Diameter of the hemisphere,\(d = 14 \rm cm\)

Radius of the hemisphere, \(\begin{align}r = \frac{{14 \rm cm}}{2} = 7\rm{cm}\end{align}\)

Height of the hemisphere \(=\) radius of the hemisphere, \(r = 7 \rm cm\)

Radius of the cylinder,\(r = 7 \rm cm\)

Height of the cylinder \(=\) Total height of the vessel \(–\) height of the hemisphere

\[h = 13 \rm cm - 7cm = 6cm\]

Inner surface area of the vessel \(=\) CSA of the hemisphere \(+\) CSA of the cylinder

\[\begin{align}&= 2\pi {r^2} + 2\pi rh\\&= 2\pi r\left( {r + h} \right)\\&= 2 \times \frac{{22}}{7} \times 7\rm{cm} \left( {7{cm} + 6{cm}} \right)\\&= 2 \times 22 \times 13 \rm {c{m^2}}\\&= 572 \rm {c{m^2}}\end{align}\]

## Chapter 13 Ex.13.1 Question 3

A toy is in the form of a cone of radius \(3.5\; \rm{cm}\) mounted on a hemisphere of same radius. The total height of the toy is \(15.5 \;\rm{cm}\). Find the total surface area of the toy.

**Solution**

**Video Solution**

**What is known?**

The toy is in the form of a cone of radius \(=3.5\, \rm{cm}\) mounted on a hemisphere with the same radius. The total height of the toy is \(15.5 \,\rm{cm}\).

**What is unknown?**

The total surface area of the toy.

**Reasoning:**

We can create the figure of the toy as per given information

From the figure it’s clear that total surface area of the toy includes CSA of the cone and hemisphere.

Total surface area of the toy \(=\) CSA of the hemisphere \(+\) CSA of the cone

We will find the total area of the toy by using formulae;

CSA of the hemisphere \( = 2\pi {r^2}\)

where \(r\) is the radius of the hemisphere

CSA of the cone \(= \pi rl\)

where \(r\) and \(l\) are the radius and slant height of the cone respectively.

Slant height of the cone, \(l = \sqrt {{r^2} + {h^2}} \)

Height of the cone, \(h =\) total height of the toy \(–\) height of the hemisphere

**Steps:**

Radius of the hemisphere, \(r = 3.5 \rm cm\)

Height of the hemisphere = radius of the hemisphere, \(r = 3.5 \rm cm\)

Radius of the cone, \(r = 3.5 \rm cm\)

Height of the cone \(=\) Total height of the toy \(–\) height of the hemisphere

\[h = 15.5 \rm cm - 3.5cm = 12cm\]

Slant height of the cone, \(l = \sqrt {{r^2} + {h^2}} \)

\[\begin{align} l &= \sqrt {{r^2} + {h^2}} \\l &= \sqrt {{{\left( {3.5 \rm {cm}} \right)}^2} + {{\left( {12{cm}} \right)}^2}} \\l &= \sqrt {12.25 \rm {c{m^2}} + 144{c{m^2}}} \\l &= \sqrt {156.25 \rm {c{m^2}}} \\l &= 12.5 \rm {cm}\end{align}\]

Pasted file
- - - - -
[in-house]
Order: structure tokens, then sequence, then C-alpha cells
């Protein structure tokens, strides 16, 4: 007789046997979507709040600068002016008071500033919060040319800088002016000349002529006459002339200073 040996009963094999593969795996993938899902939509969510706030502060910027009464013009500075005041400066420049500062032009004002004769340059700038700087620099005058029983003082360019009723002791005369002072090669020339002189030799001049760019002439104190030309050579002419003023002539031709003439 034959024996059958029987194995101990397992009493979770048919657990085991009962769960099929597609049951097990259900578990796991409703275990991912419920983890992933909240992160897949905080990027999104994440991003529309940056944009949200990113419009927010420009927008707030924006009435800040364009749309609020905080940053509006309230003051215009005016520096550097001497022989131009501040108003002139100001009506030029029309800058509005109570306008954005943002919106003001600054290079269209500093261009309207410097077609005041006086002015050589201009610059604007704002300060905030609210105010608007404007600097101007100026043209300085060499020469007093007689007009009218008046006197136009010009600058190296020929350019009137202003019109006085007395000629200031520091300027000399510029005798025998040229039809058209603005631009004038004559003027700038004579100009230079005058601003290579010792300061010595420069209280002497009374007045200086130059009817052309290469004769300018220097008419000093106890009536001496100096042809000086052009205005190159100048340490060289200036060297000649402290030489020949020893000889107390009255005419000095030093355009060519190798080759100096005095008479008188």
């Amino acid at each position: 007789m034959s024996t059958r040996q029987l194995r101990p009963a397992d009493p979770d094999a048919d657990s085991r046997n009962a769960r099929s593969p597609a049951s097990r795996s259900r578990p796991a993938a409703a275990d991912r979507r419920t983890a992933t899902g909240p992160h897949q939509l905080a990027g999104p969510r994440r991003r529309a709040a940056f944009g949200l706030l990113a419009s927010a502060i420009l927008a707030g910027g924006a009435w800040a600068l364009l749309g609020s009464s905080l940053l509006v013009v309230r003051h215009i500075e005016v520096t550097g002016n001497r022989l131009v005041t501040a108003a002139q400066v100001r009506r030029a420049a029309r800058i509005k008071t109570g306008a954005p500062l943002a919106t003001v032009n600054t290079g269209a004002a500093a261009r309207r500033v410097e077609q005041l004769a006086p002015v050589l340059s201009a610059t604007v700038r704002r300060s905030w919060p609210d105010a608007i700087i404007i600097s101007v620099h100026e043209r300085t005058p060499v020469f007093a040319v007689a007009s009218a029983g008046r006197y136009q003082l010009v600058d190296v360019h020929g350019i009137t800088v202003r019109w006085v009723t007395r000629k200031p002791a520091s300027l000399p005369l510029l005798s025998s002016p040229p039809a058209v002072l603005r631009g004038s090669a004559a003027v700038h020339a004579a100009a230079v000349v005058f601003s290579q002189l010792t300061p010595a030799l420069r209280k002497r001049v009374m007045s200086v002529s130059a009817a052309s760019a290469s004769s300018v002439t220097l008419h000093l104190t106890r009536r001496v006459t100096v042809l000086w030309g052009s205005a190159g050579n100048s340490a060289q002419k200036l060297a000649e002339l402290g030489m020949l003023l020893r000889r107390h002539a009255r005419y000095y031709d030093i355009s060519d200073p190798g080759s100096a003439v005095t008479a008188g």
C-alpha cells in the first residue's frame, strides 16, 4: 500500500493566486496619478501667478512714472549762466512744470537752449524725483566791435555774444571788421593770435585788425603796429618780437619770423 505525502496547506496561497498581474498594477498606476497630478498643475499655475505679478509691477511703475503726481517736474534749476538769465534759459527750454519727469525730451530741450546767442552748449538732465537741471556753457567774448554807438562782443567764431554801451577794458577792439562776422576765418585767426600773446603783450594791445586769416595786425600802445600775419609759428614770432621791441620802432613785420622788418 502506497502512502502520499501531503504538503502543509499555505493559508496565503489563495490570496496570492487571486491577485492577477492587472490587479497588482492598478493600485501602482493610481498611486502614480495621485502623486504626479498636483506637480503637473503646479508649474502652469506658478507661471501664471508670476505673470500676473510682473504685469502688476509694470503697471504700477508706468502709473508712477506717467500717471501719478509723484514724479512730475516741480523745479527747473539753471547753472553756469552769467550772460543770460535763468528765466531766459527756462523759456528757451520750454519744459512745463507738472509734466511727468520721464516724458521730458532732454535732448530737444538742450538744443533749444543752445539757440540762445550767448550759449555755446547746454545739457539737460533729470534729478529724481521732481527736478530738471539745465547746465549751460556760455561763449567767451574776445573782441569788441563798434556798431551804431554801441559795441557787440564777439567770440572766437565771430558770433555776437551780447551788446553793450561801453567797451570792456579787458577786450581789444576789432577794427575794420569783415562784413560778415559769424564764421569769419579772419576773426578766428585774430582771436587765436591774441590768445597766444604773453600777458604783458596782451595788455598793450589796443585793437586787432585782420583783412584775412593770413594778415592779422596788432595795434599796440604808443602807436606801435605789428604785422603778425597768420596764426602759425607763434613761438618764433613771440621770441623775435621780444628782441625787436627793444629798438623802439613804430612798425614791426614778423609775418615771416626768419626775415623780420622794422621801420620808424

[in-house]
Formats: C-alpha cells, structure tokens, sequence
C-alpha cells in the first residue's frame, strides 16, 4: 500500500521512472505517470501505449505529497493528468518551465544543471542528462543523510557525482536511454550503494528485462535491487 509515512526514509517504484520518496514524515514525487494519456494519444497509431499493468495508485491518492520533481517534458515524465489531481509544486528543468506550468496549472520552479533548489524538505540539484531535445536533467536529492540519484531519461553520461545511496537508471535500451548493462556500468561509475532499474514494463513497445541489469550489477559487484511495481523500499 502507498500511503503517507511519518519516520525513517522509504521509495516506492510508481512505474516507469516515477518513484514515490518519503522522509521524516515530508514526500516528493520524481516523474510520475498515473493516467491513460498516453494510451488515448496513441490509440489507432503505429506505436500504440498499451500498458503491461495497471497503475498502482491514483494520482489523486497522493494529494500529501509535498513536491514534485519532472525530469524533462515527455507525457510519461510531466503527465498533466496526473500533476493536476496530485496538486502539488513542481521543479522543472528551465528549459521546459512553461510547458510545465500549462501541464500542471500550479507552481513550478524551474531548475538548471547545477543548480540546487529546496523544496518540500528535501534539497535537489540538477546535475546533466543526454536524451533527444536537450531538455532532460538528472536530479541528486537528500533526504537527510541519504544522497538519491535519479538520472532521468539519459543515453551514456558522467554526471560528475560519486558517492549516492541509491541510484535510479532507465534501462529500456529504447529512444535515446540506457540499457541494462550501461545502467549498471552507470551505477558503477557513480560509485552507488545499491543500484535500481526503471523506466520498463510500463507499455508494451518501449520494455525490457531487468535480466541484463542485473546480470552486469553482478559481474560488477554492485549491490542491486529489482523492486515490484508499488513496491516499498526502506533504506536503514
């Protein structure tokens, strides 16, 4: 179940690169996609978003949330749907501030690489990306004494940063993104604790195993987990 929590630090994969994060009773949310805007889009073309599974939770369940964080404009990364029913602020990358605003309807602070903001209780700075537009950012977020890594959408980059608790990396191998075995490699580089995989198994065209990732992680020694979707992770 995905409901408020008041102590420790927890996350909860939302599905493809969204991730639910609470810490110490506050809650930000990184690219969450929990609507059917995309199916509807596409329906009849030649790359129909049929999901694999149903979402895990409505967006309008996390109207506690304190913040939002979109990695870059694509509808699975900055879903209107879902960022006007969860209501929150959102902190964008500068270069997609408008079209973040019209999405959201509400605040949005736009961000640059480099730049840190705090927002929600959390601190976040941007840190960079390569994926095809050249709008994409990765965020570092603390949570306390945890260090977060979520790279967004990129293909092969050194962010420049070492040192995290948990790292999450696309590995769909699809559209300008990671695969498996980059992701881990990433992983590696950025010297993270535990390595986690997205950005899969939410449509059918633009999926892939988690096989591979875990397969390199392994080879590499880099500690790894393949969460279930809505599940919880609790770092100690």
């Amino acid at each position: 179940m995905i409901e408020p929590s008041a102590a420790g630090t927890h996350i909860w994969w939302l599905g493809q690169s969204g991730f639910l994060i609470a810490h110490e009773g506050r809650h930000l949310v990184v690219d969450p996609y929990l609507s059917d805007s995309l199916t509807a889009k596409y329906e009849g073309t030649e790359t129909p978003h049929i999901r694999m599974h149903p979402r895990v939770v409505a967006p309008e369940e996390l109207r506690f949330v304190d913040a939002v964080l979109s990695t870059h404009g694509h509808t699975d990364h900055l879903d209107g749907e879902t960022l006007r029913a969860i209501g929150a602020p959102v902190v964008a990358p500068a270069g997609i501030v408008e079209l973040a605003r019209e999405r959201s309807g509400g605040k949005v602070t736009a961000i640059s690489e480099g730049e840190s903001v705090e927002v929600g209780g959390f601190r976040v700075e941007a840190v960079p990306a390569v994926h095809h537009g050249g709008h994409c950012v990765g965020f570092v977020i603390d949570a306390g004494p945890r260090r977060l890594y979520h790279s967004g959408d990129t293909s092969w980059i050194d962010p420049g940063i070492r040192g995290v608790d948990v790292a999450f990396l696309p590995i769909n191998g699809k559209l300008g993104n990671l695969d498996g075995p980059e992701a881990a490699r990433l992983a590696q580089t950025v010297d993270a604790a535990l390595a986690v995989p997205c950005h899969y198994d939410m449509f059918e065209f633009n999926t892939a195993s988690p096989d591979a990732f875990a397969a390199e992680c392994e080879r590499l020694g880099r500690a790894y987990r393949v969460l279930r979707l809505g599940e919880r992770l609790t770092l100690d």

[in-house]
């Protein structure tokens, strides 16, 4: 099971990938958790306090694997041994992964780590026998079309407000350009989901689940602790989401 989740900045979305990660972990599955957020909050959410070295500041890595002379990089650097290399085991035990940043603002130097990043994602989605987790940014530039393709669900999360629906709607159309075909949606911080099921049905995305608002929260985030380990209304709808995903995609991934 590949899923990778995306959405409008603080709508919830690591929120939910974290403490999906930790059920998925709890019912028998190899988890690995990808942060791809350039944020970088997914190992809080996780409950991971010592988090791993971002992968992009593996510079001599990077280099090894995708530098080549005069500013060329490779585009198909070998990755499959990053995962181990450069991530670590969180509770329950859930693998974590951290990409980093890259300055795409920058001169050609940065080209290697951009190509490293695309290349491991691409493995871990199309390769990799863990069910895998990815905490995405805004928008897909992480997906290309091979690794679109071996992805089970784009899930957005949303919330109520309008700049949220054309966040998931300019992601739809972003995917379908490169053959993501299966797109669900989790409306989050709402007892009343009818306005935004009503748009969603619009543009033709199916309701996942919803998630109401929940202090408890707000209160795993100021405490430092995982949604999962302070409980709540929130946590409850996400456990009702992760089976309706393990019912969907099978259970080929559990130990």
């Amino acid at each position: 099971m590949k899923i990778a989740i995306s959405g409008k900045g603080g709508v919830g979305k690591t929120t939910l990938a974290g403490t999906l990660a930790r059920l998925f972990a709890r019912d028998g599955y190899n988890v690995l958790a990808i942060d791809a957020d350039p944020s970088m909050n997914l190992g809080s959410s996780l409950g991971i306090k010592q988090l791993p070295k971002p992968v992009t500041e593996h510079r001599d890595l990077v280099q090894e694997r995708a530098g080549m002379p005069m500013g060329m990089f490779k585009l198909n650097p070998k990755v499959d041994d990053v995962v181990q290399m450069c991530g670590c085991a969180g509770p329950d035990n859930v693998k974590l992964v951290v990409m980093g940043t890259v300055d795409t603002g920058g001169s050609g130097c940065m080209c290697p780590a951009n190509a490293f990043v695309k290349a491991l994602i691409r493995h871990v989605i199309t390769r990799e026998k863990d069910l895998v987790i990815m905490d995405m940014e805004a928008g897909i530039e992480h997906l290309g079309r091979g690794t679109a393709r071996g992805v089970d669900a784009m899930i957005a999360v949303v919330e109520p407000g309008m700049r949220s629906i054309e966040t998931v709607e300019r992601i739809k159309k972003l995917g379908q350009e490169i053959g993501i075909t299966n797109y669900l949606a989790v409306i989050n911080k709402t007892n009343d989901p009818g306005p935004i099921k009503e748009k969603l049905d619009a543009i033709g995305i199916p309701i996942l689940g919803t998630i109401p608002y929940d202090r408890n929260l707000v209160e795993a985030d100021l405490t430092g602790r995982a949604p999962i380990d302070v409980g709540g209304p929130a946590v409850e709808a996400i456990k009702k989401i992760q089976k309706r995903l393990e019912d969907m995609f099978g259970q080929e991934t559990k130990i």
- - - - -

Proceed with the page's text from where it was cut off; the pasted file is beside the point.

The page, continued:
Total surface area of the toy \(=\) CSA of the hemisphere \(+\) CSA of the cone

\[\begin{align}&= 2\pi {r^2} + \pi rl\\&= \pi r\left( {2r + l} \right)\\&= \frac{{22}}{7} \!\times \!3.5 \rm {cm} \!\times\! ( 2 \!\times\! 3.5 \rm {cm}\!+\! 12.5{cm}) \\&= \frac{{22}}{7} \!\times\! \frac{7}{2} \rm {cm} \!\times \! \left( {7 \rm {cm} \!+ \!12.5{cm}} \right) \\&= 11 \rm {cm} \times 19.5{cm}\\&= 214.5 \rm {c{m^2}}\end{align}\]

## Chapter 13 Ex.13.1 Question 4

A cubical block of side \(7 \,\rm{cm}\) is surmounted by a hemisphere. What is the greatest diameter the hemisphere can have? Find the surface area of the solid.

**Solution**

**Video Solution**

**What is known?**

A cubical block of side \(7 \,\rm{cm}\) is surmounted by a hemisphere.

**What is unknown?**

The greatest diameter the hemisphere can have and the surface area of the solid.

**Reasoning:**

We can create the figure of the solid as per given information

From the figure its clear that the greatest diameter the hemisphere can have is equal to the cube’s edge. otherwise a part of hemisphere’s rim (circumference of its circular base) will lie outside the top part of the cube.

As it’s clear from the top view of the figure that the top part of the cube is partially covered by hemispherical part.

Total surface area of the solid \(=\) Surface Area of the cubical part \(-\) Area of base of hemispherical part \(+\) CSA of the hemispherical part